My instincts were confirmed when we shared the news with the wider organization. At this most significant moment, Christopher and I knew our most important job as leaders was to communicate openly and transparently with our global teams, taking each and every one of our 11,000 associates on the journey with us. Leveraging our internal social media platform, we posted a special video message to share the news internally at the same time as it was announced externally and allowing anyone to post a question, thought or reflection directly to us, or with anyone in the business. Where we could connect in person with our associates in London we did, holding open Q&A sessions that touched everyone in our headquarters, and stores, throughout the first day. And where geography got in the way, we connected via live video conference with teams around the world.

Our priority throughout was to stay true to the principles of open and honest communication that characterize our culture, and to create a human connection that would allow everyone in the organization to feel the same excitement that Christopher and I feel about Burberry’s next phase. The result was that the announcement of this change has united the teams more closely than ever.

As I look around Burberry now, a few weeks later and on the heels of an historic first-half performance, our teams are visibly energized to take Burberry into the future to assure its relevance for the next 150 years.

And as I look forward to what will define the next generation, I believe it is imperative that great companies add greater social value – the larger the company, the larger the obligation. At Burberry our underlying foundation is to give back and share our creative thinking culture to the wider communities where we live and work. This is not only our responsibility but also reinforces and connects our team towards a higher purpose we’re all serving. If a seamless transition is my greatest legacy, then the greatest gift I can receive in return is to see the true measure of the company’s success by how many lives are touched and transformed by the power of our performance.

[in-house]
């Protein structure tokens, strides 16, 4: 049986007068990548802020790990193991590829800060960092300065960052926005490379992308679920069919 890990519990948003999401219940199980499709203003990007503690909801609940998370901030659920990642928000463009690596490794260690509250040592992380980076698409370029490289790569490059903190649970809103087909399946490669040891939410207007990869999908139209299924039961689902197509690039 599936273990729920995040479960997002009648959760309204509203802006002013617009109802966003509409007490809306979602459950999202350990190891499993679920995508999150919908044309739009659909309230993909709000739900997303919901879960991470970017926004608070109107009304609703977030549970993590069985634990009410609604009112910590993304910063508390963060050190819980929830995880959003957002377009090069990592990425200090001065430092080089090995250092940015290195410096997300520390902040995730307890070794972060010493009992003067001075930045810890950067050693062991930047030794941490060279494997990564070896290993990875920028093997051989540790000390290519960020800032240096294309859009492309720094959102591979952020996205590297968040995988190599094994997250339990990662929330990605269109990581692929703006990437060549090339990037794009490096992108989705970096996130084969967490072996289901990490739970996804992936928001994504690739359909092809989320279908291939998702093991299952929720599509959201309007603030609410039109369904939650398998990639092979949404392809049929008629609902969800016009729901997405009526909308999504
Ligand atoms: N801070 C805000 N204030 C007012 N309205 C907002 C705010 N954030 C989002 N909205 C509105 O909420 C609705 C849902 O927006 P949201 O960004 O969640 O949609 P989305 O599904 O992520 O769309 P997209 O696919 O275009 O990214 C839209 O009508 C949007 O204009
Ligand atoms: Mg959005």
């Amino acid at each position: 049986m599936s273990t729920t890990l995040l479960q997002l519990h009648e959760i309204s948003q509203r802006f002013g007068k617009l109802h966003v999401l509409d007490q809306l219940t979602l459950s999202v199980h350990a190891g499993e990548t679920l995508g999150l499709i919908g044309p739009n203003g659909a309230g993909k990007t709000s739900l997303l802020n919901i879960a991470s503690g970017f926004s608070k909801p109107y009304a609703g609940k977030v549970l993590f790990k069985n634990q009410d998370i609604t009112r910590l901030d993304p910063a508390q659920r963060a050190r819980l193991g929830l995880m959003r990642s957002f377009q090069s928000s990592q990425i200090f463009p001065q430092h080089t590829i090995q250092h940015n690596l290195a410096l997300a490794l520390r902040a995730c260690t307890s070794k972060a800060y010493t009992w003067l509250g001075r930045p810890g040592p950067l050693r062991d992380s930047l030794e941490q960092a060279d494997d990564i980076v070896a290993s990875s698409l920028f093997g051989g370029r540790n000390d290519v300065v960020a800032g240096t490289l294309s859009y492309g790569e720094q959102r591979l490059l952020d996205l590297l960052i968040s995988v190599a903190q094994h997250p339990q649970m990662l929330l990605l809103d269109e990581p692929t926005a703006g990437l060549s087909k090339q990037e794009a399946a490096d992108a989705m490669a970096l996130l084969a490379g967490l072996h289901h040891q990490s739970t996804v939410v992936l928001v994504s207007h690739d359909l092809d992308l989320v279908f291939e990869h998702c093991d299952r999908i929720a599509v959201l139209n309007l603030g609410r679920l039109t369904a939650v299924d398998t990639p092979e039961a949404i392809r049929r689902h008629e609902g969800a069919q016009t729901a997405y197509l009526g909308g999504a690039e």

Posted by:Angela AhrendtsAngela Ahrendts
Career Logo & Slogan
Advertisements

One thought on “Why a Successful Transition is a Great Legacy

  1. Greetings from Los angeles! I’m bored at work so I decided to check out your website on my iphone
    during lunch break. I love the info you provide here and can’t wait to take a look when I get home.
    I’m shocked at how fast your blog loaded on my mobile ..
    I’m not even using WIFI, just 3G .. Anyhow, amazing blog!

Leave a Reply

Fill in your details below or click an icon to log in:

WordPress.com Logo

You are commenting using your WordPress.com account. Log Out / Change )

Twitter picture

You are commenting using your Twitter account. Log Out / Change )

Facebook photo

You are commenting using your Facebook account. Log Out / Change )

Google+ photo

You are commenting using your Google+ account. Log Out / Change )

Connecting to %s